Society urgently calls for more funding into macular research

Scientist in the lab

The Macular Society has launched a landmark report exposing the lack of funding for biomedical research into age-related macular degeneration (AMD), the leading cause of sight loss in the UK.

The report, which has been funded by the Clothworkers’ Foundation and has been endorsed by more than 70 of the UK’s leading sight researchers, ophthalmologists and institutions, describes the situation as ‘urgent’.

AMD is a disease with devastating and far-reaching consequences for both patients and their families, and the number of people with the condition in the UK is forecast to rise to 1.3 million by 2050 from 600,000 today. Despite this, it still has a low priority when it comes to publicly funded research. 

Cathy Yelf, chief executive of the Macular Society, is urging researchers into blinding disease, charities for people with blinding diseases and people who are blind or visually impaired to speak out about the low levels of funding for research into sight loss and AMD.

Cathy said: “Macular degeneration represents a huge cost, care and societal burden, yet it does not receive a level of research funding proportionate to its impact.”

“Alongside the devastating personal consequences of sight loss, AMD costs the UK £1.6bn annually. It’s an urgent public health issue.”

AMD is the third most common cause of sight loss globally and the most common in the developed world. However, the report reveals that only one fifth of one percent of public research funding was directed at AMD in 2014. Government and Wellcome Foundation sources funded £4.5m and the UK sight loss charity sector, which has an income of £750m a year, funded only £1.5m of AMD research.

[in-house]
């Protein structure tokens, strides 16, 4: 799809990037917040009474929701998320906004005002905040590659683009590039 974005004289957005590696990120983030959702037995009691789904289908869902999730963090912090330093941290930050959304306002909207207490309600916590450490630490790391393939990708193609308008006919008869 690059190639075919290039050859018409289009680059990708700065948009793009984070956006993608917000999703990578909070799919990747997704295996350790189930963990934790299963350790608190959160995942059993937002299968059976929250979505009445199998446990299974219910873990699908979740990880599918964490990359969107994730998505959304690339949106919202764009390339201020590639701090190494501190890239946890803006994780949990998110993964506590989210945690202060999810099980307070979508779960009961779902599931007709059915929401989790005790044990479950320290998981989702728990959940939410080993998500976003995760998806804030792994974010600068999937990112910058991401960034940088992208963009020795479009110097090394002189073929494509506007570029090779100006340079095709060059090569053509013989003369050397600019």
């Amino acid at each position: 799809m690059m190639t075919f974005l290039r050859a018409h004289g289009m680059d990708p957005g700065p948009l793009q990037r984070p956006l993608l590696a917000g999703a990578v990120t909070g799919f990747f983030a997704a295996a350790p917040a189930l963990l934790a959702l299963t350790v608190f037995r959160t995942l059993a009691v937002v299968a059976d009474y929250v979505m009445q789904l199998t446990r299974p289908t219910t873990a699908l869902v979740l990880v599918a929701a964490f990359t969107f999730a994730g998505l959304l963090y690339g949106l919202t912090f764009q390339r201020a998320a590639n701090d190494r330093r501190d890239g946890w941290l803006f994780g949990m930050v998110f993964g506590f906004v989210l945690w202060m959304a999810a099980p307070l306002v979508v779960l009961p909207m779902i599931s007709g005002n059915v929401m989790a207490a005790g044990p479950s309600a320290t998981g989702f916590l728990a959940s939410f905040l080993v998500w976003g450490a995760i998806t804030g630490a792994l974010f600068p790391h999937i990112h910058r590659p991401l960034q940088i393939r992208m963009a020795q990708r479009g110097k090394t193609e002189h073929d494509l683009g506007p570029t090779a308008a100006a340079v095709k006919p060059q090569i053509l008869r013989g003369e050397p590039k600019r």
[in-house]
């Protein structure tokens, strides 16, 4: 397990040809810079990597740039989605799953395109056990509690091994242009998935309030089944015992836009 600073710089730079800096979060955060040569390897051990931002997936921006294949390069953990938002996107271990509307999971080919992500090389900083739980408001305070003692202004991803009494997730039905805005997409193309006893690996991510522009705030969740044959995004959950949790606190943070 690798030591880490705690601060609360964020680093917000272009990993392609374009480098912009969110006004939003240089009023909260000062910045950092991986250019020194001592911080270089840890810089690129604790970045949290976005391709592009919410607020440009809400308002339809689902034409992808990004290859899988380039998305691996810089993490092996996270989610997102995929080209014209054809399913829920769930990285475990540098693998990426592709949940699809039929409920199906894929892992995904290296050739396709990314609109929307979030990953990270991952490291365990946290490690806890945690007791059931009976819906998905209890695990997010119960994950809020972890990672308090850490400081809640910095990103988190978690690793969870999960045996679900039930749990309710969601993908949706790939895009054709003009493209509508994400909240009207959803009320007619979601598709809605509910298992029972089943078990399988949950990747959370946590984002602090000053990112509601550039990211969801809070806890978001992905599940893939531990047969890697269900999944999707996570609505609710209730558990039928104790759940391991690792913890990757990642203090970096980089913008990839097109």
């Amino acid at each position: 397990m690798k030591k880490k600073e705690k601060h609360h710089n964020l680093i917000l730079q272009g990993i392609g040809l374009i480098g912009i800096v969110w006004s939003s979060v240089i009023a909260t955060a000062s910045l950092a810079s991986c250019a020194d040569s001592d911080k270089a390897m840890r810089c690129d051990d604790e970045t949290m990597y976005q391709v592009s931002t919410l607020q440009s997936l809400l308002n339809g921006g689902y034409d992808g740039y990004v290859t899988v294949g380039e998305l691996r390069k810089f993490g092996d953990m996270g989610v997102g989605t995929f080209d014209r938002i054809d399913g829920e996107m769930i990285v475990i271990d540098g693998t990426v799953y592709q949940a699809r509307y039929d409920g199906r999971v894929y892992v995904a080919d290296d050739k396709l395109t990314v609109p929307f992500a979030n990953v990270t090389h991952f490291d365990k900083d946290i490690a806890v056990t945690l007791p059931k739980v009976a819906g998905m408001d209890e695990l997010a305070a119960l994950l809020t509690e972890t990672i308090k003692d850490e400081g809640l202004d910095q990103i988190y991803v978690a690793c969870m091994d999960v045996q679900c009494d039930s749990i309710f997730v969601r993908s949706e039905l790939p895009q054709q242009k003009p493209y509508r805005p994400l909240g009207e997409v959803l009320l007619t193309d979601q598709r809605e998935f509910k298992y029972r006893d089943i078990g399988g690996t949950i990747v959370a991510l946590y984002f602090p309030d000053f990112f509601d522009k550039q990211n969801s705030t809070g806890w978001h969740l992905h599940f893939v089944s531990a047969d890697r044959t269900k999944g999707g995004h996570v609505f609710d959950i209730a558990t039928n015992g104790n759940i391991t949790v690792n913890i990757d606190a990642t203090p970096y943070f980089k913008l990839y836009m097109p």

Professor Carrie MacEwen, president, The Royal College of Ophthalmologists said: “AMD is the commonest cause of blindness in the developed world and the numbers of patients affected will continue to grow.  It must be considered a research priority in order to identify ways to prevent the development of AMD and to treat those affected as early and as effectively as possible. Loss of vision is associated with falls, depression and loss of independence – especially in the older age groups.”

Mercy Jeyasingham, chief executive of VISION 2020 UK, said: “We fully support the Macular Society’s report. The increase in incidence of AMD is an important public health issue. It is vital that we increase funding for medical research into eye health to help us improve our understanding of eye diseases, which have a devastating impact on the lives of people affected.”  

The report recommends bringing researchers together in a unified approach to AMD research, and securing a new funding model to support this research.

Among the existing 70 plus endorsements for the report is Moorfields Eye Hospital, Oxford Eye Hospital, Southampton General Hospital as well as Winfried Amoaku, Clinical Associate Professor and Reader in Ophthalmology and Visual Sciences from University Hospital, Queen’s Medical Centre in Nottingham and Professor Usha Chakravarthy, Queen’s University Belfast.

The Clothworkers’ Foundation was prompted to support the Macular Society’s report in 2013 after funding a report that found medical research in eye health attracts significantly less funding than other areas and that the sector must work together to raise eye health as an immediate priority.

Philip Howard, Grants Manager at the Foundation said: "The Clothworkers’ Foundation has been funding charities working in visual impairment for a number of years and was interested in understanding more not just about visual impairment but about the key issues faced by people affected and the organisations helping them.

"In 2013, we funded the New Philanthropy Capital In Sight: A Review of the Visual Impairment Sector report. Amongst the findings of that report were that medical research in eye health attracts significantly less funding than other areas and that the sector must work together to raise eye health as an immediate priority.

"The findings of the NPC report resulted in our funding the Macular Society to undertake their current report which makes an important and robust case for the research community, funders and eye charities to work together improving funding for eye research in general, and AMD in particular."

Cathy added: “We’re thrilled to be collaborating with such prestigious professionals and institutions to position AMD higher on the research, policy and public agendas. We’re currently working to gain further support and momentum with additional key influencers, inviting them to join us in our mission to raise awareness, secure funding and, ultimately, find a cure for this devastating disease.”